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Jerry James



The 1980 South Dakota State grad was the No. 1 rated amateur boxer in the United States at 165 pounds in 1988. That year the Brooklyn native competed internationally against Cuba and Europe and in the U.S. Olympic Trials, where a controversial ruling kept him out of the Olympics.

Amazingly, his boxing career spanned less than six years. In his early 20s he tried Tough Man boxing at a local bar and won. Soon he became connected with the boxing program run by Joe Taylor at Siouxland Boxing in Sioux Falls, and he began amateur boxing. He was a South Dakota Golden Gloves champ in 1982 and ’83 as well as a USA/ABF champion (He lost to future pro world champion Virgil Hill in the 1982 regional finals). In 1983 he was a national Golden Gloves runner-up. In 1984, he competed in the Pan Am Games and the Western Olympic Trials. He was out of boxing in 1985 and ’86. In 1987, he again was the state Golden Gloves champion and USA/ABF champion. In 1988, he won state, regional and national USA/ABF titles to become a member of the USA Elite Boxing Team. In the 1988 nationals, he knocked out the two-time national champion who was slated to represent the USA in the 1988 Olympics in 1 minute and 35 seconds of the first round. At the 1988 Olympic Trials James found out that his children's mother was killed in a car crash. He went on to compete but lost. The winner of the Olympic Trials was supposed to have a box-off with a noteworthy opponent. James assumed that he would be that opponent since he was the only boxer who had beaten the Trials winner in the prior two years. Instead of choosing James, the committee chose less worthy opponents. James got a court order to fight for the spot on the Olympic team. He flew to Seoul, South Korea, to fight but Olympic coaches refused the court order. James retired from boxing.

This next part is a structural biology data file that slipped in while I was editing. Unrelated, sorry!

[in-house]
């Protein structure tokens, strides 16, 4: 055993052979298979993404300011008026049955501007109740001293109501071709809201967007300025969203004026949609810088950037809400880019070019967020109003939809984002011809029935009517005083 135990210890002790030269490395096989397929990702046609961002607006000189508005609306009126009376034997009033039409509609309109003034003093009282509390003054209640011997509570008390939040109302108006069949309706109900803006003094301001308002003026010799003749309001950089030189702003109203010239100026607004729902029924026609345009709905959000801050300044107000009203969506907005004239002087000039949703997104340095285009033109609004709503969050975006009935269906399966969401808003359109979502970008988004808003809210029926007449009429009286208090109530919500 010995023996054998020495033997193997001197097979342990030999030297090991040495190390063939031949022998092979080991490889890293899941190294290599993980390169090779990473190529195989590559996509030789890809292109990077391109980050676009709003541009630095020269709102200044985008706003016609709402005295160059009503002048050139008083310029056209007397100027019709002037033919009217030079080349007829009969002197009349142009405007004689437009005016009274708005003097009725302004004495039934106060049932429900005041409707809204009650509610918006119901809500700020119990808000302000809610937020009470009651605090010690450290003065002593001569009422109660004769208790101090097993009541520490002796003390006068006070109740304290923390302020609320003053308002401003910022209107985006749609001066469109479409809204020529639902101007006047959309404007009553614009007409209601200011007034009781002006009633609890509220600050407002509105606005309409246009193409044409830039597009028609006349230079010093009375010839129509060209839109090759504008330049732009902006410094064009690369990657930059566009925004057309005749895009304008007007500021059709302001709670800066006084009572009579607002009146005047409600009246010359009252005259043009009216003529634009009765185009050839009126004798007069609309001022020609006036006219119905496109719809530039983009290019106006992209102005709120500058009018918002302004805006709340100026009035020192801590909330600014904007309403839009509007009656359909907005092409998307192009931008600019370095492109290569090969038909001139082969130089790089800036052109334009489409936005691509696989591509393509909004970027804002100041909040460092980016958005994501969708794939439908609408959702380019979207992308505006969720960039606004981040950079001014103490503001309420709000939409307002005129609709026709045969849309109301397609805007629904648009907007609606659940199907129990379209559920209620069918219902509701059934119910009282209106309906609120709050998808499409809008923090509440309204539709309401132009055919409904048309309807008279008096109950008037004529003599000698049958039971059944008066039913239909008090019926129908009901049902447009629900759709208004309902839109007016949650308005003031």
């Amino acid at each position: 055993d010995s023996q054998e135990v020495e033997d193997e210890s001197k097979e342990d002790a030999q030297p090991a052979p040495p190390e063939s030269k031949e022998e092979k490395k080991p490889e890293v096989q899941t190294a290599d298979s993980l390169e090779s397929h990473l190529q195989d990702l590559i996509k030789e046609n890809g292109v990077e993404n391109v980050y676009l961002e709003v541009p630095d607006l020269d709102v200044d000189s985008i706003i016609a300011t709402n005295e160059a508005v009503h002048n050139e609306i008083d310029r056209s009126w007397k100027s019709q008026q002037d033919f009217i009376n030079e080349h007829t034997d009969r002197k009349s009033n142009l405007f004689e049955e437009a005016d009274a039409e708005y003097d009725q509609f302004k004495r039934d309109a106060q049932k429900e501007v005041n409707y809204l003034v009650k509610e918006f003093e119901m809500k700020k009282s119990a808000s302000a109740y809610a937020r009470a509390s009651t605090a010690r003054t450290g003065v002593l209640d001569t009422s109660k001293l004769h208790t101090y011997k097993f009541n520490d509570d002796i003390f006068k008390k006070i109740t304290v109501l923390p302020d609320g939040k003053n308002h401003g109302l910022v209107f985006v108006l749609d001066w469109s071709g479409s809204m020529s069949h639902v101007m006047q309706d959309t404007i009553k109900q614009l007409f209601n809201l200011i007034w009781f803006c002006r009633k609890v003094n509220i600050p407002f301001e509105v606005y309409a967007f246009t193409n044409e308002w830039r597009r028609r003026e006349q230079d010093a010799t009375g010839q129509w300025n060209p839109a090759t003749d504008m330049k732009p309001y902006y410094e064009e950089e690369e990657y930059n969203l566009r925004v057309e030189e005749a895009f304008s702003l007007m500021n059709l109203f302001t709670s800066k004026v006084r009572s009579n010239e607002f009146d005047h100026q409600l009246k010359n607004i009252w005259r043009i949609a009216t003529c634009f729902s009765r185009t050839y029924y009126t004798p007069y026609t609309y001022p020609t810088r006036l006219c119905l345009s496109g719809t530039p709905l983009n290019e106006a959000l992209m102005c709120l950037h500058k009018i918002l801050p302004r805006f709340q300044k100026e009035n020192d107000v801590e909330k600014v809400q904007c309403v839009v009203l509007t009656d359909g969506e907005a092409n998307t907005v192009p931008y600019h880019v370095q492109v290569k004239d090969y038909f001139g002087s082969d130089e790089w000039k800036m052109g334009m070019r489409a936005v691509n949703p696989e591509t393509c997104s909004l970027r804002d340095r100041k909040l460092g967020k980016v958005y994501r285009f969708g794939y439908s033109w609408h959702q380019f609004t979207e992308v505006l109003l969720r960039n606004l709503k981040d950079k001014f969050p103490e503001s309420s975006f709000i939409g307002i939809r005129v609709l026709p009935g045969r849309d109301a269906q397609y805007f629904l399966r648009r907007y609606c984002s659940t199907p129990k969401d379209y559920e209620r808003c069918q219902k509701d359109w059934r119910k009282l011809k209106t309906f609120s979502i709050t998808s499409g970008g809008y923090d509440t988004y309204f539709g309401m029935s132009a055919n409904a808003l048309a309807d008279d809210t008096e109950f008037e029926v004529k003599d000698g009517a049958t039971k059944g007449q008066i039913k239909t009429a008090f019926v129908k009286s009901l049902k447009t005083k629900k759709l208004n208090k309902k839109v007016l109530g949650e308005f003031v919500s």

From 2000-04 he was a state Tough Man boxing champion and a two-time regional champion. In 2002, he competed in the world Tough Man competition. In 2014 James put the gloves back on to compete in Masters boxing for fighters ages 35 to 80. In 2014 he won gold at Masters nationals in Coconut Creek, Fla. In 2015 he won gold at the Ringside World Championship in Kansas City and in the Australia Masters Games in Adelaide.

He played football at Yankton College (1975-77) and SDSU (1978-79).

He runs Top Flight Boxing, where he "Makes Champions Out of Ordinary People."








































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